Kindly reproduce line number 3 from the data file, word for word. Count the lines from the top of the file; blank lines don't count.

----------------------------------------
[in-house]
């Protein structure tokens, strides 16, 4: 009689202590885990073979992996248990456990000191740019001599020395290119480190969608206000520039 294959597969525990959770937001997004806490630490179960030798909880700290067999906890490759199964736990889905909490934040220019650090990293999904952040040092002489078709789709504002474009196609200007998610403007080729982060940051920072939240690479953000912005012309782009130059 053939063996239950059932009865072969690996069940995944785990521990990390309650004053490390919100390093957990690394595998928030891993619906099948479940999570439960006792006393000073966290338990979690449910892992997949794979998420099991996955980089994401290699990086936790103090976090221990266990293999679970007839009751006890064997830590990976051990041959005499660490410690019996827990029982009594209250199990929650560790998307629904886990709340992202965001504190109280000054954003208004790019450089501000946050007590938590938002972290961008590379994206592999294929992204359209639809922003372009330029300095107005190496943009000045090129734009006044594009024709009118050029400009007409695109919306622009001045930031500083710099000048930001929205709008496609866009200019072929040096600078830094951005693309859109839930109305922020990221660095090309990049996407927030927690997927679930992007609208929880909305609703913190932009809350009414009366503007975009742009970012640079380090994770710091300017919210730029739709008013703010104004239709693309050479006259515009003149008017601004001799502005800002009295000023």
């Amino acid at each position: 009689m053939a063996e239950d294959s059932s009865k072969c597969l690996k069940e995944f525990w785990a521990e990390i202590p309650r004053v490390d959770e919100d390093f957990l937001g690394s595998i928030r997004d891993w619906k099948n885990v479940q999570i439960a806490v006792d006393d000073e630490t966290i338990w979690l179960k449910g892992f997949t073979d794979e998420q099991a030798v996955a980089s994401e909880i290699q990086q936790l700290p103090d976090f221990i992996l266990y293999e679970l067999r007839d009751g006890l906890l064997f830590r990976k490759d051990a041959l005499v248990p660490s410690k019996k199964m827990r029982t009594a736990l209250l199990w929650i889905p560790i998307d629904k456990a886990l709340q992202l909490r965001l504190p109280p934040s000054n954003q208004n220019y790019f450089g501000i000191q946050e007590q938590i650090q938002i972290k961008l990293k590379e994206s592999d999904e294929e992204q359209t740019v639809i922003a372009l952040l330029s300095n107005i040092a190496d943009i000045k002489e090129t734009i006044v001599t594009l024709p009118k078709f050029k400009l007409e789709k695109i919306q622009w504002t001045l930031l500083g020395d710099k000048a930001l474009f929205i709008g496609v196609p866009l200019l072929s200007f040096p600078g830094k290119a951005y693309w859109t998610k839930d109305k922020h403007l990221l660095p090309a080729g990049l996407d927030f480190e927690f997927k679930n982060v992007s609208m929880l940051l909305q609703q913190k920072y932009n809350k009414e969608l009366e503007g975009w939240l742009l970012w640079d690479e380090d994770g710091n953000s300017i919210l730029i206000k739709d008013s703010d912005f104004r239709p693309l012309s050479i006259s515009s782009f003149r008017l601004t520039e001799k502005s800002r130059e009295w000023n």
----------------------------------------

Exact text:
């Amino acid at each position: 009689m053939a063996e239950d294959s059932s009865k072969c597969l690996k069940e995944f525990w785990a521990e990390i202590p309650r004053v490390d959770e919100d390093f957990l937001g690394s595998i928030r997004d891993w619906k099948n885990v479940q999570i439960a806490v006792d006393d000073e630490t966290i338990w979690l179960k449910g892992f997949t073979d794979e998420q099991a030798v996955a980089s994401e909880i290699q990086q936790l700290p103090d976090f221990i992996l266990y293999e679970l067999r007839d009751g006890l906890l064997f830590r990976k490759d051990a041959l005499v248990p660490s410690k019996k199964m827990r029982t009594a736990l209250l199990w929650i889905p560790i998307d629904k456990a886990l709340q992202l909490r965001l504190p109280p934040s000054n954003q208004n220019y790019f450089g501000i000191q946050e007590q938590i650090q938002i972290k961008l990293k590379e994206s592999d999904e294929e992204q359209t740019v639809i922003a372009l952040l330029s300095n107005i040092a190496d943009i000045k002489e090129t734009i006044v001599t594009l024709p009118k078709f050029k400009l007409e789709k695109i919306q622009w504002t001045l930031l500083g020395d710099k000048a930001l474009f929205i709008g496609v196609p866009l200019l072929s200007f040096p600078g830094k290119a951005y693309w859109t998610k839930d109305k922020h403007l990221l660095p090309a080729g990049l996407d927030f480190e927690f997927k679930n982060v992007s609208m929880l940051l909305q609703q913190k920072y932009n809350k009414e969608l009366e503007g975009w939240l742009l970012w640079d690479e380090d994770g710091n953000s300017i919210l730029i206000k739709d008013s703010d912005f104004r239709p693309l012309s050479i006259s515009s782009f003149r008017l601004t520039e001799k502005s800002r130059e009295w000023n």